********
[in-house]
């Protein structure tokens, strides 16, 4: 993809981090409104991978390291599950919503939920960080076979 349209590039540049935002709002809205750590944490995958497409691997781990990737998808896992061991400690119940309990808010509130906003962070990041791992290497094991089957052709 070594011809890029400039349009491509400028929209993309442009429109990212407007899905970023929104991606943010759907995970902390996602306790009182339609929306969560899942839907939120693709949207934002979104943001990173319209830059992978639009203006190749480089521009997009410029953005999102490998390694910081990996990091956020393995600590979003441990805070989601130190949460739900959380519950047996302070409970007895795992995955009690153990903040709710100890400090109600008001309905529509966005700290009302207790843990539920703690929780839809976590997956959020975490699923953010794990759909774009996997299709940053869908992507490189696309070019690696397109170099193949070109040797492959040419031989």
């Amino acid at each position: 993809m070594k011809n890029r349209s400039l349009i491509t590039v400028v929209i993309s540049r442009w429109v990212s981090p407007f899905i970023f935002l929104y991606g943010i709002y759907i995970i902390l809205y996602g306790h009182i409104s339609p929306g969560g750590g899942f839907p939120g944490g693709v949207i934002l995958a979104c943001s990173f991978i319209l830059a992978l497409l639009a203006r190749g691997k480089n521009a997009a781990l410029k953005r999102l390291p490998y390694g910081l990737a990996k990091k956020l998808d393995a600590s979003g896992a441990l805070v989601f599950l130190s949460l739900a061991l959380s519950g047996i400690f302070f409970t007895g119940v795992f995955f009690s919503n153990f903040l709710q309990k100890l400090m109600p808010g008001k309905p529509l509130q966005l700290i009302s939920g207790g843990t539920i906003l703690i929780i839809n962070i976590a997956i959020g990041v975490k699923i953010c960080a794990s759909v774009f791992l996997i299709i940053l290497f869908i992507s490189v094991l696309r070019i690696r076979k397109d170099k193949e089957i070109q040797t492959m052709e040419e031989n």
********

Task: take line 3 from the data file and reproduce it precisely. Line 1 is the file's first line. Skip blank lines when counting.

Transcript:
């Amino acid at each position: 993809m070594k011809n890029r349209s400039l349009i491509t590039v400028v929209i993309s540049r442009w429109v990212s981090p407007f899905i970023f935002l929104y991606g943010i709002y759907i995970i902390l809205y996602g306790h009182i409104s339609p929306g969560g750590g899942f839907p939120g944490g693709v949207i934002l995958a979104c943001s990173f991978i319209l830059a992978l497409l639009a203006r190749g691997k480089n521009a997009a781990l410029k953005r999102l390291p490998y390694g910081l990737a990996k990091k956020l998808d393995a600590s979003g896992a441990l805070v989601f599950l130190s949460l739900a061991l959380s519950g047996i400690f302070f409970t007895g119940v795992f995955f009690s919503n153990f903040l709710q309990k100890l400090m109600p808010g008001k309905p529509l509130q966005l700290i009302s939920g207790g843990t539920i906003l703690i929780i839809n962070i976590a997956i959020g990041v975490k699923i953010c960080a794990s759909v774009f791992l996997i299709i940053l290497f869908i992507s490189v094991l696309r070019i690696r076979k397109d170099k193949e089957i070109q040797t492959m052709e040419e031989n």